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Zeuglodon: The True Adventures of Kathleen Perkins, Cryptozoologist Hardcover – 31 Aug 2012

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Product details

  • Hardcover: 217 pages
  • Publisher: Subterranean Press; Deluxe edition (31 Aug. 2012)
  • Language: English
  • ISBN-10: 1596064544
  • ISBN-13: 978-1596064546
  • Product Dimensions: 20.6 x 14.2 x 2.8 cm
  • Average Customer Review: 4.0 out of 5 stars  See all reviews (1 customer review)
  • Amazon Bestsellers Rank: 2,168,045 in Books (See Top 100 in Books)

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Product Description

After an eccentric inventor creates a passage to the center of the hollow earth just by dreaming of it, it is up to Katherine Perkins and her cousins, all part of The Guild of St. George, to dodge murderous kidnappers and bring the dozing man to his home at the center of the hollow earth, all without waking him, which would close the passageway and maroon them forever. By the author of The Digging Leviathan.

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Most Helpful Customer Reviews

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Most Helpful Customer Reviews on Amazon.com (beta)

Amazon.com: 10 reviews
14 of 14 people found the following review helpful
A loving return to form 3 Oct. 2012
By R. Jenson - Published on Amazon.com
Format: Kindle Edition Verified Purchase
If you've been a Blaylock fan for many years as I have, you may have noticed a...maturity of sorts, I suppose, of his writing - and of the characters that inhabit his stories. While this of course isn't a bad thing in and of itself (I want my favorite authors to write as they see fit, after all, and not pander to perceived demands of their audience), I found myself wishing for a little more of the whimsical eccentricities of his earlier tales.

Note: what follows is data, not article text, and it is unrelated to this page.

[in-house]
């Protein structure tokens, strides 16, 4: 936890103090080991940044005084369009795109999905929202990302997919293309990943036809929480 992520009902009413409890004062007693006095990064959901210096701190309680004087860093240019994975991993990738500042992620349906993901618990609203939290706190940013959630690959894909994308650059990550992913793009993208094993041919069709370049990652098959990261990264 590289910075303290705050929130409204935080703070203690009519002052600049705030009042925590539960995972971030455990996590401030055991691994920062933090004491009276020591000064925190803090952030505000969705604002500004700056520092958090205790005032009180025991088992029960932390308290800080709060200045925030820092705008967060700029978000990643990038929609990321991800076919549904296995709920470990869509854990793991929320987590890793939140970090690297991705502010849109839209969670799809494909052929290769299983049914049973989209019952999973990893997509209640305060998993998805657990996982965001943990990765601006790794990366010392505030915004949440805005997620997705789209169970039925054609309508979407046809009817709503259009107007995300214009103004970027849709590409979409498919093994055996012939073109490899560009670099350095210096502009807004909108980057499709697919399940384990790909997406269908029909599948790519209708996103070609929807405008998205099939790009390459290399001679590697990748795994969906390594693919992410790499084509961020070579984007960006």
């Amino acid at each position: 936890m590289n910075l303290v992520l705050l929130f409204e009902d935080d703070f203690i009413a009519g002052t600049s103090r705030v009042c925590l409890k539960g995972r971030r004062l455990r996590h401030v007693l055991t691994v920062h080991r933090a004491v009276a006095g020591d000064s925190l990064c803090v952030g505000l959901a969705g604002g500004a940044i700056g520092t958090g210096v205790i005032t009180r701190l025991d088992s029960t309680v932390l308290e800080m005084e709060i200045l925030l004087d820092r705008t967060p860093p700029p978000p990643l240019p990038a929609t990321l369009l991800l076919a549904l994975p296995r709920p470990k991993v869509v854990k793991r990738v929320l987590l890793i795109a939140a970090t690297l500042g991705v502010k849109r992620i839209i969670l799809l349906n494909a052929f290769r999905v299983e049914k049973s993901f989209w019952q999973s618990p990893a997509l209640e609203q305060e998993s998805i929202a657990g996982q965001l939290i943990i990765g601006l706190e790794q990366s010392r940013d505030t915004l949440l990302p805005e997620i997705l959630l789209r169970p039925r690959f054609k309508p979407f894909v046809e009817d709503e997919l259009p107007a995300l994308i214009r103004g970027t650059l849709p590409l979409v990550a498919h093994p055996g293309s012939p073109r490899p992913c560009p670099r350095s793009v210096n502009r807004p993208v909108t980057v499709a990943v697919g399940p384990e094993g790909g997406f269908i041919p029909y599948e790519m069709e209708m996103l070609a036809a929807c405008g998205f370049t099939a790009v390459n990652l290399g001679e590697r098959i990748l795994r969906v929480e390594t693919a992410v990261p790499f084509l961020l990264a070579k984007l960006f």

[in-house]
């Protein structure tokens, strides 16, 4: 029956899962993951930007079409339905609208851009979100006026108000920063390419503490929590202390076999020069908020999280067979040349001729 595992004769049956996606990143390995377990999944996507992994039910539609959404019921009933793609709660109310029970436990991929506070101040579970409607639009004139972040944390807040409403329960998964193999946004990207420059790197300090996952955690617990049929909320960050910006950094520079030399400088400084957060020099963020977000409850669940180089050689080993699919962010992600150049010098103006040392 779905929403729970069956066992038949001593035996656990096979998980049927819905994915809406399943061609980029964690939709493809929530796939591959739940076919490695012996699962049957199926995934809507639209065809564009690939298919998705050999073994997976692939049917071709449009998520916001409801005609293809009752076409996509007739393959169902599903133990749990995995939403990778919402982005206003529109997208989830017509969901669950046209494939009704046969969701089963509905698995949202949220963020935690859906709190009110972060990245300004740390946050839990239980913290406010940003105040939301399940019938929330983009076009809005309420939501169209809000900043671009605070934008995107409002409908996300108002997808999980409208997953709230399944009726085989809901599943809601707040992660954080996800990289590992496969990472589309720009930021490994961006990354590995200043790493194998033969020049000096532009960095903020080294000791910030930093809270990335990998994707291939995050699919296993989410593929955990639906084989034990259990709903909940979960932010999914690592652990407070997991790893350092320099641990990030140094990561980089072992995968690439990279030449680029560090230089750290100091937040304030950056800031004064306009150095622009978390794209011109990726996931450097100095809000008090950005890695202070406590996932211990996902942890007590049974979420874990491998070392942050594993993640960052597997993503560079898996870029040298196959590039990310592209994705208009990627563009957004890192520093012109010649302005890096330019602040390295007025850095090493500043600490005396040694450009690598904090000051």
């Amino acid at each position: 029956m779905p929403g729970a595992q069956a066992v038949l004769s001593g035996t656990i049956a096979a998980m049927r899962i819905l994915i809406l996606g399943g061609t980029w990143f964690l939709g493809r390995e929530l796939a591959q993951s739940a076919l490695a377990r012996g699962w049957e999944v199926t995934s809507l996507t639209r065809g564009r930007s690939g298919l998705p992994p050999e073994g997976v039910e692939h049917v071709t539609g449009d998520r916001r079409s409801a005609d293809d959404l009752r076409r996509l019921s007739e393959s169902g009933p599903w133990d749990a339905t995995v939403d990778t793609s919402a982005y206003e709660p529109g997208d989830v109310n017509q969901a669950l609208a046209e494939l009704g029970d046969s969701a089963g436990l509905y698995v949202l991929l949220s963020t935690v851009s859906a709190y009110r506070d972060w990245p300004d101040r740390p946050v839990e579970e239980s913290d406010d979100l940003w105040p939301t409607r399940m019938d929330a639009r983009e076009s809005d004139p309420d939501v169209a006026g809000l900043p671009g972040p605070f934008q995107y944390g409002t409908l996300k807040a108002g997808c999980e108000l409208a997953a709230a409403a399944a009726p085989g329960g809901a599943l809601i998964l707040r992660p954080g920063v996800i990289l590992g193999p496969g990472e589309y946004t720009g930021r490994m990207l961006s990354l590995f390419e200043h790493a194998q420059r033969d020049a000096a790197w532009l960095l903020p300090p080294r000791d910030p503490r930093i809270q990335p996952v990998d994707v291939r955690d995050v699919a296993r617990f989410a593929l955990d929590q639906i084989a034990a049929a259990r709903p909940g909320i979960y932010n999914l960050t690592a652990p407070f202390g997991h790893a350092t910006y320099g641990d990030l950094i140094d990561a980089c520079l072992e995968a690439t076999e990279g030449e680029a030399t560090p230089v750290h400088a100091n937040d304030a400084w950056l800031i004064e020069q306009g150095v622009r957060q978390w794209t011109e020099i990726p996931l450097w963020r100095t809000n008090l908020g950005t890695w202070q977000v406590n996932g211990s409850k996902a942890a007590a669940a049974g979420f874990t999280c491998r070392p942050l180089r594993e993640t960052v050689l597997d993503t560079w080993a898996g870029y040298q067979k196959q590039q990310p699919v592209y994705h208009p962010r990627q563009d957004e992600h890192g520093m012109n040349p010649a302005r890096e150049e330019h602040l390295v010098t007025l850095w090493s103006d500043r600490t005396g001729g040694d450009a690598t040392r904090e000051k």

"Zeuglodon" (zoo-glow-don) is a bit of a return to the form of his earlier style, and I couldn't be more delighted. While clearly aimed at a younger audience, if you laughed out loud or grinned yourself silly reading "The Digging Leviathan" or "The Last Coin" than I bet you'll do the same with this book.
It has almost all you could wish for in an adventure when you're 11 or 12 years old: eccentric genius uncles, faithful dogs, meddling spinsters, submarines, evil geniuses, skeleton keys (literally!)and amazing artifacts and cryptids - all wrapped up in a fast-paced adventure that will make you want to read the next installment. And I sure hope there are more in store for us.
I wish this book had been published several years ago - it would have been perfect for reading to my daughters. I can recommend it to them now, though - and to you as well!
5 of 5 people found the following review helpful
Another Gem From Blaylock! 3 Nov. 2012
By kevin lause - Published on Amazon.com
Format: Kindle Edition Verified Purchase
James Blaylock has gifted us with another whimsical yarn (I know...'whimsical' is overused when it comes to Blaylock. But, darn it...He IS whimsical! And THAT, at least, IS rare in contemporary fiction) in the tradition of his early LAND OF DREAMS, THE LAST COIN, and, of course, THE DIGGING LEVIATHAN. As in those other wonderful works, a whole lot does happen in this one...Adventure! Sneaking Around After Bedtime! Sorting Out Mad Genius Scientists and Giving Them Whatfor!...But the real delight is in how it's all related. And one thing I liked especially about this book in particular: Blaylock reminds us that the time we should be most questioning of ourselves is the moment that we think we've made up our minds. Don't be so quick-on-the-trigger to fire out Judgments.